Almost all modern oars are set to zero pitch at the oarlock so that you can rig using the pitch insert bushings. This was not always the case.

The shape of the macon blade was such that a much higher pitch was desired and the clever adjustable plastic oarlocks had not yet been invented.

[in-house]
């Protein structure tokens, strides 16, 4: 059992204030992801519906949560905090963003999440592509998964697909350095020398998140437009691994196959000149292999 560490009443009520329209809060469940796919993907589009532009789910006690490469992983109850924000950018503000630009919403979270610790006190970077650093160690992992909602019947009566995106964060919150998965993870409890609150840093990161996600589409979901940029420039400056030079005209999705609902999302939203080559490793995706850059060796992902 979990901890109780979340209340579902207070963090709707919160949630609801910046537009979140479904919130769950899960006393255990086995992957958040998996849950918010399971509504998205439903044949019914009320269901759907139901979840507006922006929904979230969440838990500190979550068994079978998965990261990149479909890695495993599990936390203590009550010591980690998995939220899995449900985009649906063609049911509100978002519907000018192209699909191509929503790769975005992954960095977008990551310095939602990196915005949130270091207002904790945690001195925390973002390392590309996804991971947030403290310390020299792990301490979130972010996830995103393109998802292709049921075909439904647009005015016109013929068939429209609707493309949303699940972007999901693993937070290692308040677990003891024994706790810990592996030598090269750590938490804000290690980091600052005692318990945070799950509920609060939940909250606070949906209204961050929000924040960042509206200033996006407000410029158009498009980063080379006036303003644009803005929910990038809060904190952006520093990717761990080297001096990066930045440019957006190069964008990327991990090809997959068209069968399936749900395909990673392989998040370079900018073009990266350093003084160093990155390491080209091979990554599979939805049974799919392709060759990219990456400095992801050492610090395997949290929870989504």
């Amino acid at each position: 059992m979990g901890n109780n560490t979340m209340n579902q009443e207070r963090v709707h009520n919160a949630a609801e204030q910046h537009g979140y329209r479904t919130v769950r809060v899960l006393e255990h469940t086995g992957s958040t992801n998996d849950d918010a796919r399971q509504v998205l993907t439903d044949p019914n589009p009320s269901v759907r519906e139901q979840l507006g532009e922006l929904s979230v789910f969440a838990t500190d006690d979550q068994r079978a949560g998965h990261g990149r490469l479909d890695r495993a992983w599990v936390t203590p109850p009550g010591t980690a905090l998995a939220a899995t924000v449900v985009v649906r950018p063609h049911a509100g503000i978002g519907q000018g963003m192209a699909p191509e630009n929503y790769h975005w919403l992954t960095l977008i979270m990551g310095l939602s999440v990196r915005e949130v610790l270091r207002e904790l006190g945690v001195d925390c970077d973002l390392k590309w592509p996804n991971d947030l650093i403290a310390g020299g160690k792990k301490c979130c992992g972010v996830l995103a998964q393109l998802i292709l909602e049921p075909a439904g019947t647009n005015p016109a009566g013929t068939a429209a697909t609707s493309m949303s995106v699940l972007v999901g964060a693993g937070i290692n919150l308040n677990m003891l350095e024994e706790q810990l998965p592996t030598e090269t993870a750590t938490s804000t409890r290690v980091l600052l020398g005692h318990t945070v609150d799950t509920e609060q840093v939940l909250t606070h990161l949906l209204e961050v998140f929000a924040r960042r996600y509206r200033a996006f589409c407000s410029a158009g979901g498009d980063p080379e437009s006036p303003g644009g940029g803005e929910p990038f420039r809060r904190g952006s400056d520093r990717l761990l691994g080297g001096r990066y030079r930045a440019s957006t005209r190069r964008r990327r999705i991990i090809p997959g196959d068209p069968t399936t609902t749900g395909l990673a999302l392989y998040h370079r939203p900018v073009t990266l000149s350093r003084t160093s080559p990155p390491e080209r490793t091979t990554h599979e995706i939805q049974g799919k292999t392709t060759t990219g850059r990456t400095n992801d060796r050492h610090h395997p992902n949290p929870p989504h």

To ensure adequate pitch, the oars were made with ample pitch built in. You could tell what side of the boat a blade should be on even if there were no numbers, markings or helpful red/green buttons.

This particular blade (late ’70s from Hungary, I think) shows this quite clearly. It measures on screen at about 4 degrees.